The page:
The distinctive intellectual and spiritual life of the West springs from the creative tension between Greek philosophy and biblical faith. This course explores that tension by bringing several Platonic dialogues into conversation with some of the more famous narratives from the Babylonian Talmud. These texts tell stories about exemplary human beings—the philosopher Socrates and the Talmudic sages—who inquire rationally into all things in search of humanly essential truth, but who know, or learn by suffering, that intellectual majesty must be tempered by the humility of faith and guided by the common good. Our readings illuminate the different (but surprisingly compatible) ways in which Socrates and the sages understood the relationship between man and God or the gods, the limits of reason, the paradoxes of politics, and the moral errors to which those who quest after wisdom are prone.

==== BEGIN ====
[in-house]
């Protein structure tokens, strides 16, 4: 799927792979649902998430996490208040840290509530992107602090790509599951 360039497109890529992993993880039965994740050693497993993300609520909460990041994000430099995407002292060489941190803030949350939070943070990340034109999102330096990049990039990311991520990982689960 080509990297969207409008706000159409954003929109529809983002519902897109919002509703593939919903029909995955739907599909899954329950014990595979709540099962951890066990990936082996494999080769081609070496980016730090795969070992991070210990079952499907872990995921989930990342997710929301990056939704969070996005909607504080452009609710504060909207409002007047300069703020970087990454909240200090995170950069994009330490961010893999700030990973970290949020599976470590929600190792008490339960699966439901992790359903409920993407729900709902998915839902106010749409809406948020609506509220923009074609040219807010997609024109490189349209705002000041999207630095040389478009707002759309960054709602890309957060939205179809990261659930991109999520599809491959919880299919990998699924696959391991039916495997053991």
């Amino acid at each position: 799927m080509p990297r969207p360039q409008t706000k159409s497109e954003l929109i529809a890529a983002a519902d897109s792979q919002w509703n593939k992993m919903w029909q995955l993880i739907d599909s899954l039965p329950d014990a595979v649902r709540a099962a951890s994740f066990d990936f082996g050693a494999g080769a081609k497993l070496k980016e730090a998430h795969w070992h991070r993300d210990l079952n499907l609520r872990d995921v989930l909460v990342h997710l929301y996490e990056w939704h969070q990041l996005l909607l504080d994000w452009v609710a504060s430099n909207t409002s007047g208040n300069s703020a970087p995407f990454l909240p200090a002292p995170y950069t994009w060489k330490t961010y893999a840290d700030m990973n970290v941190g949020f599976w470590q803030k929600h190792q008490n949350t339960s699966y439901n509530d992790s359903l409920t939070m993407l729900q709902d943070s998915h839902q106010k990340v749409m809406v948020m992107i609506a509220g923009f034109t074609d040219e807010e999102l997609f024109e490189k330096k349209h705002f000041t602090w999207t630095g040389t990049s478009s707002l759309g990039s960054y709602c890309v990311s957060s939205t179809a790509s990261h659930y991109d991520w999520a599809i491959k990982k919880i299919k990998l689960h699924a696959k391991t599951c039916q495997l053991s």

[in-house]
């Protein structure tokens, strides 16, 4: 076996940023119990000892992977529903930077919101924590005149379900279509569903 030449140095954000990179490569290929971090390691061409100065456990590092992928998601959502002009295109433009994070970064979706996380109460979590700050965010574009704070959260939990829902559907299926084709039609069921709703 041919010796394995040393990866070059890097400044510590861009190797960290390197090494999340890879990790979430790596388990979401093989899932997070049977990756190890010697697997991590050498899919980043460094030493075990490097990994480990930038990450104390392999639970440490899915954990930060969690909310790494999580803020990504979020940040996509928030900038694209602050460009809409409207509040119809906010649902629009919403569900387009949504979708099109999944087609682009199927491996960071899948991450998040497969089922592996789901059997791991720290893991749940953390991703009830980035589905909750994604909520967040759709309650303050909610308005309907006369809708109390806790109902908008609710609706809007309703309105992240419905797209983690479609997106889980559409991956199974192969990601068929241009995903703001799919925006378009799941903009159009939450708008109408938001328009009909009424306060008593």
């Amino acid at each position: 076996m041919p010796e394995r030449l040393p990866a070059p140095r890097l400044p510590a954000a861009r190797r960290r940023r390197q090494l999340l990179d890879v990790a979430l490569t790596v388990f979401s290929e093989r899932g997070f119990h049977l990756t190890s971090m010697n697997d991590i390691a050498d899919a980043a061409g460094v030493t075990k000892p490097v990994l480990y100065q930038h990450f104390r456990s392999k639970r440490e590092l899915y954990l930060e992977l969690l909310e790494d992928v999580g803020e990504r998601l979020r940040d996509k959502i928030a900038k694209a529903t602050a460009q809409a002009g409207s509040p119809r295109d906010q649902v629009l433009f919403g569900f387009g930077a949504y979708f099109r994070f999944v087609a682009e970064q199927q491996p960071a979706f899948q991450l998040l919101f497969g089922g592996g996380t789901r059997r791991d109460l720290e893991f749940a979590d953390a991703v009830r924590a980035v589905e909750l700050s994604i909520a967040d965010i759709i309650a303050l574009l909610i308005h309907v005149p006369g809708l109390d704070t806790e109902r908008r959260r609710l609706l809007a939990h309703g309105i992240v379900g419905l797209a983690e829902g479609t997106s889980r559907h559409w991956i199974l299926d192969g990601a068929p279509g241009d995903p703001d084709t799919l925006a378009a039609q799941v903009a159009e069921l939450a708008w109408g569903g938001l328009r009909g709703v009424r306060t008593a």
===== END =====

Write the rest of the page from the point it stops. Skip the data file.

Dr. Jacob Howland
Jacob Howland is McFarlin Professor of Philosophy (emeritus) at the University of Tulsa. He earned a BA from Swarthmore College and a PhD from Penn State. His research focuses on ancient Greek philosophy, history, epic, and tragedy; the Hebrew Bible and the Talmud; Kierkegaard; and literary and philosophical responses to the Holocaust and Soviet totalitarianism. His most recent book is Glaucon’s Fate: History, Myth, and Character in Plato’s Republic (Paul Dry, 2018). His other books include Plato and the Talmud (Cambridge University Press, 2011) and Kierkegaard and Socrates: A Study in Philosophy and Faith (Cambridge University Press, 2006).
Meet the Instructor
Tikvah aims to make all of our courses available to as many qualified students as possible. In the event that Tikvah needs to add additional sections, this course may be taught by a different faculty member with a similarly high level of expertise.